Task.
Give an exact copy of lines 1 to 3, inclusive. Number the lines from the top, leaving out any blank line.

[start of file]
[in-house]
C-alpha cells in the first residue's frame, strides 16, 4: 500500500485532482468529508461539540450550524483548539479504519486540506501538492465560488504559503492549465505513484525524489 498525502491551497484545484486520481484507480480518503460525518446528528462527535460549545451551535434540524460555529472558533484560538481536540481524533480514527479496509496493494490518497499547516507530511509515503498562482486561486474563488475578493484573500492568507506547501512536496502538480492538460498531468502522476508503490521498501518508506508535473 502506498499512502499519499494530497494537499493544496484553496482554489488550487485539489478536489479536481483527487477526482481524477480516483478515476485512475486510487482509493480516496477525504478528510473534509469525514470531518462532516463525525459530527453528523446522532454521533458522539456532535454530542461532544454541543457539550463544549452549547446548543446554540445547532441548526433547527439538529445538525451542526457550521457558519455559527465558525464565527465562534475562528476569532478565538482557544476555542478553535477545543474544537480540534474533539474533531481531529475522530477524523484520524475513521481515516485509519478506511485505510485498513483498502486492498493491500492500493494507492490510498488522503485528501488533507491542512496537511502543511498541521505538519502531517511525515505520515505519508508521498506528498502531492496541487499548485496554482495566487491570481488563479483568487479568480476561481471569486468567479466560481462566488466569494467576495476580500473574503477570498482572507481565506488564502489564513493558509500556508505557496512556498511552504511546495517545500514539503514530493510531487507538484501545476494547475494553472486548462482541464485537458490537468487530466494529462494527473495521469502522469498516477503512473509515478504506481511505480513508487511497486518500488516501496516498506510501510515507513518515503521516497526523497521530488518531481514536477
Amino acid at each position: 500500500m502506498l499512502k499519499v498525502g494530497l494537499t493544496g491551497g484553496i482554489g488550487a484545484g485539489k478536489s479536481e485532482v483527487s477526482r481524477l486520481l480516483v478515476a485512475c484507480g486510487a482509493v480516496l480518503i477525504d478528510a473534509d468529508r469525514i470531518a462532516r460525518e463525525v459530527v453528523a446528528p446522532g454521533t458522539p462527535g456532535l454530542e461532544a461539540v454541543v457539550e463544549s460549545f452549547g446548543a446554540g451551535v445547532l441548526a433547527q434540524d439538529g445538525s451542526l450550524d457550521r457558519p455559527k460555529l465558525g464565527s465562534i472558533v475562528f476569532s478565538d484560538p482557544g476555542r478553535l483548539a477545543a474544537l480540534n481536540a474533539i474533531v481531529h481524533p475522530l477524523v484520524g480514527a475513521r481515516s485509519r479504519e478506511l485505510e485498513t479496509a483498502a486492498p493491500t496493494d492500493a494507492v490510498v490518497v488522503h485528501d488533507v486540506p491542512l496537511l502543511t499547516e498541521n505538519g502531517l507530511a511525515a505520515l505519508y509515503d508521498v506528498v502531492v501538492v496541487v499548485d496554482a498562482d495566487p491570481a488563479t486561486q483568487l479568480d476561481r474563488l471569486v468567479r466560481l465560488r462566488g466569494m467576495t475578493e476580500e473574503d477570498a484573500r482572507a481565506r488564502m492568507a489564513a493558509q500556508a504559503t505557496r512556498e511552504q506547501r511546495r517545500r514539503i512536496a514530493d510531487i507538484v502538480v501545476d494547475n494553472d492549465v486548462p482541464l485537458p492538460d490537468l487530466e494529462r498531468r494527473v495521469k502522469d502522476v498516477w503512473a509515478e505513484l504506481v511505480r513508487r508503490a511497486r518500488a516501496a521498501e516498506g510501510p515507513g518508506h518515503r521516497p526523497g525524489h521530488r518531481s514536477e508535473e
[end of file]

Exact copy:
[in-house]
C-alpha cells in the first residue's frame, strides 16, 4: 500500500485532482468529508461539540450550524483548539479504519486540506501538492465560488504559503492549465505513484525524489 498525502491551497484545484486520481484507480480518503460525518446528528462527535460549545451551535434540524460555529472558533484560538481536540481524533480514527479496509496493494490518497499547516507530511509515503498562482486561486474563488475578493484573500492568507506547501512536496502538480492538460498531468502522476508503490521498501518508506508535473 502506498499512502499519499494530497494537499493544496484553496482554489488550487485539489478536489479536481483527487477526482481524477480516483478515476485512475486510487482509493480516496477525504478528510473534509469525514470531518462532516463525525459530527453528523446522532454521533458522539456532535454530542461532544454541543457539550463544549452549547446548543446554540445547532441548526433547527439538529445538525451542526457550521457558519455559527465558525464565527465562534475562528476569532478565538482557544476555542478553535477545543474544537480540534474533539474533531481531529475522530477524523484520524475513521481515516485509519478506511485505510485498513483498502486492498493491500492500493494507492490510498488522503485528501488533507491542512496537511502543511498541521505538519502531517511525515505520515505519508508521498506528498502531492496541487499548485496554482495566487491570481488563479483568487479568480476561481471569486468567479466560481462566488466569494467576495476580500473574503477570498482572507481565506488564502489564513493558509500556508505557496512556498511552504511546495517545500514539503514530493510531487507538484501545476494547475494553472486548462482541464485537458490537468487530466494529462494527473495521469502522469498516477503512473509515478504506481511505480513508487511497486518500488516501496516498506510501510515507513518515503521516497526523497521530488518531481514536477
Amino acid at each position: 500500500m502506498l499512502k499519499v498525502g494530497l494537499t493544496g491551497g484553496i482554489g488550487a484545484g485539489k478536489s479536481e485532482v483527487s477526482r481524477l486520481l480516483v478515476a485512475c484507480g486510487a482509493v480516496l480518503i477525504d478528510a473534509d468529508r469525514i470531518a462532516r460525518e463525525v459530527v453528523a446528528p446522532g454521533t458522539p462527535g456532535l454530542e461532544a461539540v454541543v457539550e463544549s460549545f452549547g446548543a446554540g451551535v445547532l441548526a433547527q434540524d439538529g445538525s451542526l450550524d457550521r457558519p455559527k460555529l465558525g464565527s465562534i472558533v475562528f476569532s478565538d484560538p482557544g476555542r478553535l483548539a477545543a474544537l480540534n481536540a474533539i474533531v481531529h481524533p475522530l477524523v484520524g480514527a475513521r481515516s485509519r479504519e478506511l485505510e485498513t479496509a483498502a486492498p493491500t496493494d492500493a494507492v490510498v490518497v488522503h485528501d488533507v486540506p491542512l496537511l502543511t499547516e498541521n505538519g502531517l507530511a511525515a505520515l505519508y509515503d508521498v506528498v502531492v501538492v496541487v499548485d496554482a498562482d495566487p491570481a488563479t486561486q483568487l479568480d476561481r474563488l471569486v468567479r466560481l465560488r462566488g466569494m467576495t475578493e476580500e473574503d477570498a484573500r482572507a481565506r488564502m492568507a489564513a493558509q500556508a504559503t505557496r512556498e511552504q506547501r511546495r517545500r514539503i512536496a514530493d510531487i507538484v502538480v501545476d494547475n494553472d492549465v486548462p482541464l485537458p492538460d490537468l487530466e494529462r498531468r494527473v495521469k502522469d502522476v498516477w503512473a509515478e505513484l504506481v511505480r513508487r508503490a511497486r518500488a516501496a521498501e516498506g510501510p515507513g518508506h518515503r521516497p526523497g525524489h521530488r518531481s514536477e508535473e